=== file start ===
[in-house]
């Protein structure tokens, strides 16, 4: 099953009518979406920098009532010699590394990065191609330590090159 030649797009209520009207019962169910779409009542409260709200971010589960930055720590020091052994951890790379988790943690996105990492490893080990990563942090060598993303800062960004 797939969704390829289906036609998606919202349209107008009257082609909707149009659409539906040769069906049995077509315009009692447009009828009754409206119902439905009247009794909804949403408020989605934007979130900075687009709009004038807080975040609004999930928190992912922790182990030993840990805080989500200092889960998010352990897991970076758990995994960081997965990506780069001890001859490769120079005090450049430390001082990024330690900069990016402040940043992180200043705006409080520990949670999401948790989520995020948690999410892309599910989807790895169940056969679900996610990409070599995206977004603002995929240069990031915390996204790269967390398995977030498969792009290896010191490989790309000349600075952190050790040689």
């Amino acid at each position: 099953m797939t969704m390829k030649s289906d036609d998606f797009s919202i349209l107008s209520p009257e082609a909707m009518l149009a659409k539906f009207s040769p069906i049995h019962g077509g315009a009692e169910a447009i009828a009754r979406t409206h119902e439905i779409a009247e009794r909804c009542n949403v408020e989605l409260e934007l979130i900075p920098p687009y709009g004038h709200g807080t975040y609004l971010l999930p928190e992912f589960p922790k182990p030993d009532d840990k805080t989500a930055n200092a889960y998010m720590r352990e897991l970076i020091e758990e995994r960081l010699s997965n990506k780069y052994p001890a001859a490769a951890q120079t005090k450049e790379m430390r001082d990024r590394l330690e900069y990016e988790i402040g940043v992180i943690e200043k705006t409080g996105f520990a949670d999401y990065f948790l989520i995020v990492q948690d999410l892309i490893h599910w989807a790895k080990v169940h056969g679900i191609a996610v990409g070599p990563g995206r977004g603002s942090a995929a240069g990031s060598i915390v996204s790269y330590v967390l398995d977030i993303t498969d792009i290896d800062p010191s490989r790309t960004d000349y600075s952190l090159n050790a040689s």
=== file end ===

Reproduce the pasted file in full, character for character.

[in-house]
């Protein structure tokens, strides 16, 4: 099953009518979406920098009532010699590394990065191609330590090159 030649797009209520009207019962169910779409009542409260709200971010589960930055720590020091052994951890790379988790943690996105990492490893080990990563942090060598993303800062960004 797939969704390829289906036609998606919202349209107008009257082609909707149009659409539906040769069906049995077509315009009692447009009828009754409206119902439905009247009794909804949403408020989605934007979130900075687009709009004038807080975040609004999930928190992912922790182990030993840990805080989500200092889960998010352990897991970076758990995994960081997965990506780069001890001859490769120079005090450049430390001082990024330690900069990016402040940043992180200043705006409080520990949670999401948790989520995020948690999410892309599910989807790895169940056969679900996610990409070599995206977004603002995929240069990031915390996204790269967390398995977030498969792009290896010191490989790309000349600075952190050790040689």
């Amino acid at each position: 099953m797939t969704m390829k030649s289906d036609d998606f797009s919202i349209l107008s209520p009257e082609a909707m009518l149009a659409k539906f009207s040769p069906i049995h019962g077509g315009a009692e169910a447009i009828a009754r979406t409206h119902e439905i779409a009247e009794r909804c009542n949403v408020e989605l409260e934007l979130i900075p920098p687009y709009g004038h709200g807080t975040y609004l971010l999930p928190e992912f589960p922790k182990p030993d009532d840990k805080t989500a930055n200092a889960y998010m720590r352990e897991l970076i020091e758990e995994r960081l010699s997965n990506k780069y052994p001890a001859a490769a951890q120079t005090k450049e790379m430390r001082d990024r590394l330690e900069y990016e988790i402040g940043v992180i943690e200043k705006t409080g996105f520990a949670d999401y990065f948790l989520i995020v990492q948690d999410l892309i490893h599910w989807a790895k080990v169940h056969g679900i191609a996610v990409g070599p990563g995206r977004g603002s942090a995929a240069g990031s060598i915390v996204s790269y330590v967390l398995d977030i993303t498969d792009i290896d800062p010191s490989r790309t960004d000349y600075s952190l090159n050790a040689s």